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Yet another memoizer for asynchronous functions.

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var memoizeAsync = require('memoizeasync');
function myExpensiveComputation(arg1, arg2, cb) {
   // ... 
   cb(null, result);
var memoized = memoizeAsync(myExpensiveComputation);

Now memoized works exactly like myExpensiveComputation, except that the actual computation is only performed once for each unique set of arguments (apart from the callback):

memoized(42, 100, function (err, result) {
    // Got the result! 
    memoized(42, 100, function (err, result) {
        // Got the same result, and much faster this time! 

The function returned by memoizeAsync invokes the wrapped function in the context it's called in itself, so memoizeAsync even works for memoizing a method that has access to instance variables:

function Foo(name) { = name;
    this.myMethod = memoizeAsync(function (arg1, arg2, cb) {
        console.log("Cool, works here!",;
        // ... 
        cb(null, "That was tough, but I'm done now!");

(Unfortunately setting Foo.prototype.myMethod = memoizeSync(...) wouldn't work as the memoizer would be shared among all instances of Foo).

To distinguish different invocations (whose results need to be cached separately) memoizeAsync relies on a naive stringification of the arguments, which is looked up in an internally kept hash. If the function you're memoizing takes non-primitive arguments you might want to provide a custom argumentsStringifier as an option in the second argument to memoizeAsync. Otherwise all object arguments will be considered equal because they stringify to [object Object]:

var memoized = memoizeAsync(function functionToMemoize(obj, cb) {
    // ... 
    cb(null, Object.keys(obj).join(''));
}, {
    argumentsStringifier: function (args) {
       return (arg) {return JSON.stringify(arg);}).join(",");
memoized({foo: 'bar'}, function (err, result) {
    // result === 'foo' 
    memoized({quux: 'baz'}), function (err, result) {
        // result === 'quux' 

Had the custom argumentsStringifier not been provided, result would have been foo both times.

Check out the custom argumentsStringifier test for another example.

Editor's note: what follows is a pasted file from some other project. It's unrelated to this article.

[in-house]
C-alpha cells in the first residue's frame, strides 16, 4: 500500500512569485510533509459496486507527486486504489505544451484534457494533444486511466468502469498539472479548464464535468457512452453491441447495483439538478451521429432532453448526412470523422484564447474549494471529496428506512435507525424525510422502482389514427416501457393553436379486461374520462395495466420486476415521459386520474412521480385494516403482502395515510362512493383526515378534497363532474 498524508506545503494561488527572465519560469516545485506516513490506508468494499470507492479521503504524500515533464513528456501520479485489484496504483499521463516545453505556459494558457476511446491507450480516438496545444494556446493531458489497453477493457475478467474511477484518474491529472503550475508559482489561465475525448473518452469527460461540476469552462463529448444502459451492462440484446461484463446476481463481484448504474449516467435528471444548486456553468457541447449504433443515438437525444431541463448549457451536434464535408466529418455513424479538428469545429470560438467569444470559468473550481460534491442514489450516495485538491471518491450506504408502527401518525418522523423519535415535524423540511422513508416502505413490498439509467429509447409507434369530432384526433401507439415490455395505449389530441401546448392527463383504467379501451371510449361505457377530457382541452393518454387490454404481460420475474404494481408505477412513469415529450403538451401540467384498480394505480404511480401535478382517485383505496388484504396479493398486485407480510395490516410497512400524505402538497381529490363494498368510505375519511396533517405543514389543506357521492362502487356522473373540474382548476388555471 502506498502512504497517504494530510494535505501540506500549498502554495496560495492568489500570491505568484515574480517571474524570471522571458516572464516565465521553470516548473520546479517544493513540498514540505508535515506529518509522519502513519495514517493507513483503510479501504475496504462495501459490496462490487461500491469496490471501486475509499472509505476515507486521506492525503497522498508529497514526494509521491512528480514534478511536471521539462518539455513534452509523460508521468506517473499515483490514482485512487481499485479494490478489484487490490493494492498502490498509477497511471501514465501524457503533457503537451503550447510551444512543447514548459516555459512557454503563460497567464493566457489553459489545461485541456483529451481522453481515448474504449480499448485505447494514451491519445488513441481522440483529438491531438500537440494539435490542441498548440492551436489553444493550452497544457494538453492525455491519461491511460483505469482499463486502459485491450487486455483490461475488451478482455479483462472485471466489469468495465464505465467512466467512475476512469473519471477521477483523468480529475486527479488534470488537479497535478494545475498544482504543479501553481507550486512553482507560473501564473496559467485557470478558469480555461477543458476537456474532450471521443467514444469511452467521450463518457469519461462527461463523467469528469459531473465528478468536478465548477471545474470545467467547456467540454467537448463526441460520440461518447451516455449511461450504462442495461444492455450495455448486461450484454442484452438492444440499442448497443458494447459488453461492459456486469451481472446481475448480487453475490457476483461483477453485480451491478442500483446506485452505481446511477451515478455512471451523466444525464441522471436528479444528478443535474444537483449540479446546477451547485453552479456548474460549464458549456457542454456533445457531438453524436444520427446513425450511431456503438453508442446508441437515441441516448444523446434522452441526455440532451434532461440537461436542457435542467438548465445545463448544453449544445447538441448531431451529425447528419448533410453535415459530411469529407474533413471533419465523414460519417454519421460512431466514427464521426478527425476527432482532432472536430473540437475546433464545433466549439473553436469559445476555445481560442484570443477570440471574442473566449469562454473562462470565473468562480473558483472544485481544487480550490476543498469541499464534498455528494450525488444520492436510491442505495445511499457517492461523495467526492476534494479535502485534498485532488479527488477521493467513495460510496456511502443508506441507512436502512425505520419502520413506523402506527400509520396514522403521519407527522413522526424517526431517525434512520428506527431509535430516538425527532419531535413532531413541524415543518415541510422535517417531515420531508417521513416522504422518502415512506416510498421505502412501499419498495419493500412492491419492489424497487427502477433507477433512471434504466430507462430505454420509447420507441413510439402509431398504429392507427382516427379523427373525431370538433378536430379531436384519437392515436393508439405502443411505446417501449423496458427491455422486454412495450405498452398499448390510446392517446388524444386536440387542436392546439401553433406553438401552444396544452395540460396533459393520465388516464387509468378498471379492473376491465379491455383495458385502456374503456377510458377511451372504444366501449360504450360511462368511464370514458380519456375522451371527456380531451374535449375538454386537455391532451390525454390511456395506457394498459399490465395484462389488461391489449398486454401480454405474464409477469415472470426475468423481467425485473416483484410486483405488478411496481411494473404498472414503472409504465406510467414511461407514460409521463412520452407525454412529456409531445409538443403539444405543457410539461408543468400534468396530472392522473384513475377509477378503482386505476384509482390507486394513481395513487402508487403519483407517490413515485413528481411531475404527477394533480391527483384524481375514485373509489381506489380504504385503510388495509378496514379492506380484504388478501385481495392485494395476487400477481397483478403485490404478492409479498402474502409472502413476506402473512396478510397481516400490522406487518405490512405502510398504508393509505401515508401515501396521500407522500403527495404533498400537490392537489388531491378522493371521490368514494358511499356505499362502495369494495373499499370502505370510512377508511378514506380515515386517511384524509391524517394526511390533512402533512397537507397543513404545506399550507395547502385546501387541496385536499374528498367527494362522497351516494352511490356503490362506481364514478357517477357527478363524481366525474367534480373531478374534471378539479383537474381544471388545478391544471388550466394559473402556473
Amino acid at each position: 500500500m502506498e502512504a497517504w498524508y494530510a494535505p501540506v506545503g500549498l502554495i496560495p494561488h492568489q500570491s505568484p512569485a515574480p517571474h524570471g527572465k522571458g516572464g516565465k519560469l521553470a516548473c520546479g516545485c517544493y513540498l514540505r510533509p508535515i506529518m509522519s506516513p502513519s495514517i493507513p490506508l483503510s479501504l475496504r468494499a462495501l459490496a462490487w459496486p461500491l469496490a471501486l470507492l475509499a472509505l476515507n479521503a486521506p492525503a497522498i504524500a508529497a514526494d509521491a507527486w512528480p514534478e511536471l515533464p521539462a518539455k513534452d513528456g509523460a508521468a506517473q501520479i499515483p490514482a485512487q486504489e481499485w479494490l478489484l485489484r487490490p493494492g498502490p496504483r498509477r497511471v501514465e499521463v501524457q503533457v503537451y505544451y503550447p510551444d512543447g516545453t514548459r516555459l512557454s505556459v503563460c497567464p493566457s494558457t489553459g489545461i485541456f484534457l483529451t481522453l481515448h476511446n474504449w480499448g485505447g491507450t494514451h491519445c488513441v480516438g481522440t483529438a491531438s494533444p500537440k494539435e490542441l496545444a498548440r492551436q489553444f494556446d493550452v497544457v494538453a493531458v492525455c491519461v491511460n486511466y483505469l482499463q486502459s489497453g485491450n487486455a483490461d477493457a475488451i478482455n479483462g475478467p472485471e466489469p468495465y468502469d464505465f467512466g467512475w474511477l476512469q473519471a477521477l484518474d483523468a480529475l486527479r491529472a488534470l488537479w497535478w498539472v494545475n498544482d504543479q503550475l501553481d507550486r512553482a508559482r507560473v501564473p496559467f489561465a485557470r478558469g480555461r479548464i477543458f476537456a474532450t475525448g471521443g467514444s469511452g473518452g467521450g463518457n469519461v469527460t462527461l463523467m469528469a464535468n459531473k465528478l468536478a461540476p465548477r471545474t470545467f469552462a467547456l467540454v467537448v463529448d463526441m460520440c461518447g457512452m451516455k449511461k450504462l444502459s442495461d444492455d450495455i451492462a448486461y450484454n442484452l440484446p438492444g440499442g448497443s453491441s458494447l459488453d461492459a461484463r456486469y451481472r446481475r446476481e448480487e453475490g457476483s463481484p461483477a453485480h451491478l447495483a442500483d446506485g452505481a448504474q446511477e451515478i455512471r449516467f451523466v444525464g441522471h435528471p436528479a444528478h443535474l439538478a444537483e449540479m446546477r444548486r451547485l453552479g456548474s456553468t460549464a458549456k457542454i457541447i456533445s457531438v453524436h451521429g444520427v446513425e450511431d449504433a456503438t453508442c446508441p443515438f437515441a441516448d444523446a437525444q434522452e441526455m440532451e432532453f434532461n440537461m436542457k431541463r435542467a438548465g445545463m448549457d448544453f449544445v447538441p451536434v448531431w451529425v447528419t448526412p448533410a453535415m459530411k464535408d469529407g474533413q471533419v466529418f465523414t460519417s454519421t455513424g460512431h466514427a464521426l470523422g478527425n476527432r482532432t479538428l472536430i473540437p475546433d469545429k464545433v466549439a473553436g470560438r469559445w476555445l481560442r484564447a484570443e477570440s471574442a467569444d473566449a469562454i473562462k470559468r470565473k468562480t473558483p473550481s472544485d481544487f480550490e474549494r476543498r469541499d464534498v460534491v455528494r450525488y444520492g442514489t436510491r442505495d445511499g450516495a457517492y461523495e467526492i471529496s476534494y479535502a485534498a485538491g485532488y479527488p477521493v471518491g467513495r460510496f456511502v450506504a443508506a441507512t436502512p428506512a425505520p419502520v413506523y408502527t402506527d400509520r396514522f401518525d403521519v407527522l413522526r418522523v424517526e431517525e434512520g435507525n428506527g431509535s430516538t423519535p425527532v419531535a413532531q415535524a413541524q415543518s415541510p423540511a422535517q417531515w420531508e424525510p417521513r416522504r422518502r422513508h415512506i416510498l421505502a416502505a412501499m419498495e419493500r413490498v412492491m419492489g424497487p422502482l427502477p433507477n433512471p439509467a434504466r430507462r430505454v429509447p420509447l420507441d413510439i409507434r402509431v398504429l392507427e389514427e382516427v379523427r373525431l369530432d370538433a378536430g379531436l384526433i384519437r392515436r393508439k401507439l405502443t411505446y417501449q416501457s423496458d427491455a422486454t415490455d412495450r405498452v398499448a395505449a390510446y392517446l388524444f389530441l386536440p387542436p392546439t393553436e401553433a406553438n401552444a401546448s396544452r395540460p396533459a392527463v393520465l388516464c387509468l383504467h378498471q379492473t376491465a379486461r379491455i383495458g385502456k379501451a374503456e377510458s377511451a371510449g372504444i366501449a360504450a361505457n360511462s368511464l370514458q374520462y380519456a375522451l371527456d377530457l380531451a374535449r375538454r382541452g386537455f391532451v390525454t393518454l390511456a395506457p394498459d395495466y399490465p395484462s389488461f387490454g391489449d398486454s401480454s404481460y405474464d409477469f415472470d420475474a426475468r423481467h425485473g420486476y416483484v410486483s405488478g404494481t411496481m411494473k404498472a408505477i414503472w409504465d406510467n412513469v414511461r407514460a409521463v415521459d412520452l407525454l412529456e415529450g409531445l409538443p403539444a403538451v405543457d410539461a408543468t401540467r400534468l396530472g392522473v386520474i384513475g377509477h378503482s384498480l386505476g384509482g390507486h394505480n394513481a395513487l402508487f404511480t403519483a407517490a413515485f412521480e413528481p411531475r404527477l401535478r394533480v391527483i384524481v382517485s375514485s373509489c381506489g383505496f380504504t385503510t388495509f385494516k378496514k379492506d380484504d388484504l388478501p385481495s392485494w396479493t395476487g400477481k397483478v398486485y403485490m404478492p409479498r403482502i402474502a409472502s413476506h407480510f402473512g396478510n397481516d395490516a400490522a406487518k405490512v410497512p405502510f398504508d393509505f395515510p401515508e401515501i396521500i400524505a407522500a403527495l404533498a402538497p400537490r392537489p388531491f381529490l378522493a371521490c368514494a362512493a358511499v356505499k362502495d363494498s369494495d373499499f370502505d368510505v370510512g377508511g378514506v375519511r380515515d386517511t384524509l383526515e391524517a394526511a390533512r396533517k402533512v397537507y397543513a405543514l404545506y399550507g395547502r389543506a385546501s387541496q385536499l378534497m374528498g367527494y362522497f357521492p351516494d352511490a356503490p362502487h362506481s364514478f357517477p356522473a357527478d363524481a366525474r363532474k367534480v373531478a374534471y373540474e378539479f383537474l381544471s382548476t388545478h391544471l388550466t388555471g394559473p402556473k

Purging and expiring memoized values

You can forcefully clear a specific memoized value using the purge method on the memoizer:

var memoized = memoizeAsync(function functionToMemoize(foo, cb) {
    // ... 
    cb(null, theResult);
memoized(123, function (err, value) {

memoized.purgeAll() clears all memoized results.

You can also specify a custom ttl (in milliseconds) on the memoized results:

var memoized = memoizeAsync(function functionToMemoize(cb) {
    // ... 
    cb(null, theResult);
}, {maxAge: 1000});

In the above example the memoized value will be considered stale one second after it has been computed, and it will be recomputed next time memoizeAsync is invoked with the same arguments.

memoizeAsync uses node-lru-cache to store the memoized values, and it accepts the same parameters in the options object. If provided, the length function will be wrapped so it's called with the same arguments as the callback to the memoized function:

var fs = require('fs'),
    memoizedFsReadFile = memoizeAsync(fs.readFile, {
        max: 1000000,
        length: function (err, body) {
            return body.length;
        maxAge: 1000

The LRU instance is exposed in the cache property of the memoized function in case you need to access it. Note that the values stored in the cache are arrays of parameters provided to the callback by the memoized function. In most cases that will be [err, result]:

var numMemoizedErrors = 0;
memoized.cache.values().forEach(function (resultCallbackParams) {
    if (resultCallbackParams[0]) {
        numMemoizedErrors += 1;

Besides the maxAge option that is provided by the LRU module, the memoizer is augmented with a refreshAge option. When the memoizer is asked for a value which is post its refreshAge, it will start fetching a new value, while in the meantime it will return the value.

var memoizedFsReadFile = memoizeAsync(slowAsyncMethod, {
        refreshAge: 900,
        maxAge: 1000

Error handling

If a memoized function passes an error to its callback, memoizeAsync will catch and rethrow it, so memoizeAsync is transparent in that regard. By default, errors won't be saved in the cache, so the original function will be run again on the next invocation of the memoized function. If you want errors to be memoized as well, set the errors option to true.


Make sure you have node.js and npm installed, then run:

npm install memoizeasync

Browser compatibility

memoizeAsync uses the UMD wrapper, so it should also work in browsers. You should also have the node-lru-cache included:

<script src="lru-cache.js"></script>
<script src="memoizeAsync.js"></script>
    var memoizedFunction = memoizeAsync(function (cb) {
        // ... 

lru-cache uses Object.defineProperty and doesn't include an UMD wrapper, but if you define a shims config it should be possible to get it memoizeAsync working with require.js, at least in newer browsers.


3-clause BSD license -- see the LICENSE file for details.